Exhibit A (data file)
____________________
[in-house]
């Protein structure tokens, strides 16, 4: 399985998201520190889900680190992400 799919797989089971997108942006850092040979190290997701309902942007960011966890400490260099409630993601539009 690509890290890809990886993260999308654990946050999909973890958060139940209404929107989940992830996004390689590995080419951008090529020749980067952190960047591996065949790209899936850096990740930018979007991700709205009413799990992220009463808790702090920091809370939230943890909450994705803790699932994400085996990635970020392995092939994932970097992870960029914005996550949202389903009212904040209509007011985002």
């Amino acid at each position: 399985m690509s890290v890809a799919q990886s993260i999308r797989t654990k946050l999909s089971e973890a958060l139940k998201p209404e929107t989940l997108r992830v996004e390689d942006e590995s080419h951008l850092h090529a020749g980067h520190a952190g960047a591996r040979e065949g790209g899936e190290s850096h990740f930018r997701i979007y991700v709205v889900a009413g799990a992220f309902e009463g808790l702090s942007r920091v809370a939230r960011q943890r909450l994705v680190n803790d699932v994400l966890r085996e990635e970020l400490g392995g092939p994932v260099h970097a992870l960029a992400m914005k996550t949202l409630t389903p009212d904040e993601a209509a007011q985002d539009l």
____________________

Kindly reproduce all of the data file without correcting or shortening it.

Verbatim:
[in-house]
């Protein structure tokens, strides 16, 4: 399985998201520190889900680190992400 799919797989089971997108942006850092040979190290997701309902942007960011966890400490260099409630993601539009 690509890290890809990886993260999308654990946050999909973890958060139940209404929107989940992830996004390689590995080419951008090529020749980067952190960047591996065949790209899936850096990740930018979007991700709205009413799990992220009463808790702090920091809370939230943890909450994705803790699932994400085996990635970020392995092939994932970097992870960029914005996550949202389903009212904040209509007011985002």
């Amino acid at each position: 399985m690509s890290v890809a799919q990886s993260i999308r797989t654990k946050l999909s089971e973890a958060l139940k998201p209404e929107t989940l997108r992830v996004e390689d942006e590995s080419h951008l850092h090529a020749g980067h520190a952190g960047a591996r040979e065949g790209g899936e190290s850096h990740f930018r997701i979007y991700v709205v889900a009413g799990a992220f309902e009463g808790l702090s942007r920091v809370a939230r960011q943890r909450l994705v680190n803790d699932v994400l966890r085996e990635e970020l400490g392995g092939p994932v260099h970097a992870l960029a992400m914005k996550t949202l409630t389903p009212d904040e993601a209509a007011q985002d539009l």